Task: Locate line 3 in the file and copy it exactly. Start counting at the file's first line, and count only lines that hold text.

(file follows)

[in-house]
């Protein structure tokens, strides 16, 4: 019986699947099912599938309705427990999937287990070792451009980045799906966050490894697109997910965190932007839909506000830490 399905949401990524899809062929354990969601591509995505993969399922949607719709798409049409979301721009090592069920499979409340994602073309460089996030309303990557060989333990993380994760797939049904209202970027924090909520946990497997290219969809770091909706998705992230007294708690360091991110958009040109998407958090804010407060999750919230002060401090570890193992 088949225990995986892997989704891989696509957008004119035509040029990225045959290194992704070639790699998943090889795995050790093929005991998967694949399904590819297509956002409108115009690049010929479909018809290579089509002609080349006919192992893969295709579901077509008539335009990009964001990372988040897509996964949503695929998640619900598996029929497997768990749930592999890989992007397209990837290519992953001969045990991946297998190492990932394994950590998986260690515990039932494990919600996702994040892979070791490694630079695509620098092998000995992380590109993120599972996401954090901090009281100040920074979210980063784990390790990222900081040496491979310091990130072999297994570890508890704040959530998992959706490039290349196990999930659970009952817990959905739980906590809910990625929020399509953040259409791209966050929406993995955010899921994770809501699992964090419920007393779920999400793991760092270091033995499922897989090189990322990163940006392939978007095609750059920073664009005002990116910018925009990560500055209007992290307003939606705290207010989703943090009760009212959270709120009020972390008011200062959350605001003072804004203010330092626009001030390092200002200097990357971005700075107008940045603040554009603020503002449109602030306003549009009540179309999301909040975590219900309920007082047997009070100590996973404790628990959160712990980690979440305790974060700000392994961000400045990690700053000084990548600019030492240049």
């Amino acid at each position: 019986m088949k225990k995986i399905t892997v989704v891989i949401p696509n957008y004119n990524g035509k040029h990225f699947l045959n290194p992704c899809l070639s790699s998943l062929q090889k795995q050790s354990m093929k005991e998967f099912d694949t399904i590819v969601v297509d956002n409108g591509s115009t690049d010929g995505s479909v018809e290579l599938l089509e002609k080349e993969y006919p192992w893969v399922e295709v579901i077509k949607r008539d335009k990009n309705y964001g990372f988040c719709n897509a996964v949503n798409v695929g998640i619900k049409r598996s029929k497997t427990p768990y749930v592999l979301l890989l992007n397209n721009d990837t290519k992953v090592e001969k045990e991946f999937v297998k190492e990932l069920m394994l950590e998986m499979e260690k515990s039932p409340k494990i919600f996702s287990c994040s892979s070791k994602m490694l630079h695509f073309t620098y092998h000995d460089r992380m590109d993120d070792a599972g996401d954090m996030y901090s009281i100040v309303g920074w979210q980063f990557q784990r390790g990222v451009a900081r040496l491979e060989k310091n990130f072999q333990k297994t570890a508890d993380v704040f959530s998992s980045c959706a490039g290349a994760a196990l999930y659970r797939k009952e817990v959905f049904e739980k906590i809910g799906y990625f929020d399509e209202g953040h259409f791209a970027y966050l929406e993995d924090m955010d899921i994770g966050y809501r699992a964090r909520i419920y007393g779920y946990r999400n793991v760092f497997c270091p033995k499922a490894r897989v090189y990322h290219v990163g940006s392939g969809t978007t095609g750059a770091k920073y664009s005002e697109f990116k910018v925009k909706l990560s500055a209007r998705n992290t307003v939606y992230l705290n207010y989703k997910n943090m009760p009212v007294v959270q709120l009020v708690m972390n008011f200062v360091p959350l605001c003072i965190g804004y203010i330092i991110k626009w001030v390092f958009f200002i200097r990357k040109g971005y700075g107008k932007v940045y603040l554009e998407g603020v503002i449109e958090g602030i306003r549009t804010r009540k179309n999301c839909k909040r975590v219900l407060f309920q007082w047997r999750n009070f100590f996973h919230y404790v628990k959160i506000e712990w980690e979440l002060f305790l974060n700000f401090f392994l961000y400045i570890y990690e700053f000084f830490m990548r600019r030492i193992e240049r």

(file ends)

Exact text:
């Amino acid at each position: 019986m088949k225990k995986i399905t892997v989704v891989i949401p696509n957008y004119n990524g035509k040029h990225f699947l045959n290194p992704c899809l070639s790699s998943l062929q090889k795995q050790s354990m093929k005991e998967f099912d694949t399904i590819v969601v297509d956002n409108g591509s115009t690049d010929g995505s479909v018809e290579l599938l089509e002609k080349e993969y006919p192992w893969v399922e295709v579901i077509k949607r008539d335009k990009n309705y964001g990372f988040c719709n897509a996964v949503n798409v695929g998640i619900k049409r598996s029929k497997t427990p768990y749930v592999l979301l890989l992007n397209n721009d990837t290519k992953v090592e001969k045990e991946f999937v297998k190492e990932l069920m394994l950590e998986m499979e260690k515990s039932p409340k494990i919600f996702s287990c994040s892979s070791k994602m490694l630079h695509f073309t620098y092998h000995d460089r992380m590109d993120d070792a599972g996401d954090m996030y901090s009281i100040v309303g920074w979210q980063f990557q784990r390790g990222v451009a900081r040496l491979e060989k310091n990130f072999q333990k297994t570890a508890d993380v704040f959530s998992s980045c959706a490039g290349a994760a196990l999930y659970r797939k009952e817990v959905f049904e739980k906590i809910g799906y990625f929020d399509e209202g953040h259409f791209a970027y966050l929406e993995d924090m955010d899921i994770g966050y809501r699992a964090r909520i419920y007393g779920y946990r999400n793991v760092f497997c270091p033995k499922a490894r897989v090189y990322h290219v990163g940006s392939g969809t978007t095609g750059a770091k920073y664009s005002e697109f990116k910018v925009k909706l990560s500055a209007r998705n992290t307003v939606y992230l705290n207010y989703k997910n943090m009760p009212v007294v959270q709120l009020v708690m972390n008011f200062v360091p959350l605001c003072i965190g804004y203010i330092i991110k626009w001030v390092f958009f200002i200097r990357k040109g971005y700075g107008k932007v940045y603040l554009e998407g603020v503002i449109e958090g602030i306003r549009t804010r009540k179309n999301c839909k909040r975590v219900l407060f309920q007082w047997r999750n009070f100590f996973h919230y404790v628990k959160i506000e712990w980690e979440l002060f305790l974060n700000f401090f392994l961000y400045i570890y990690e700053f000084f830490m990548r600019r030492i193992e240049r």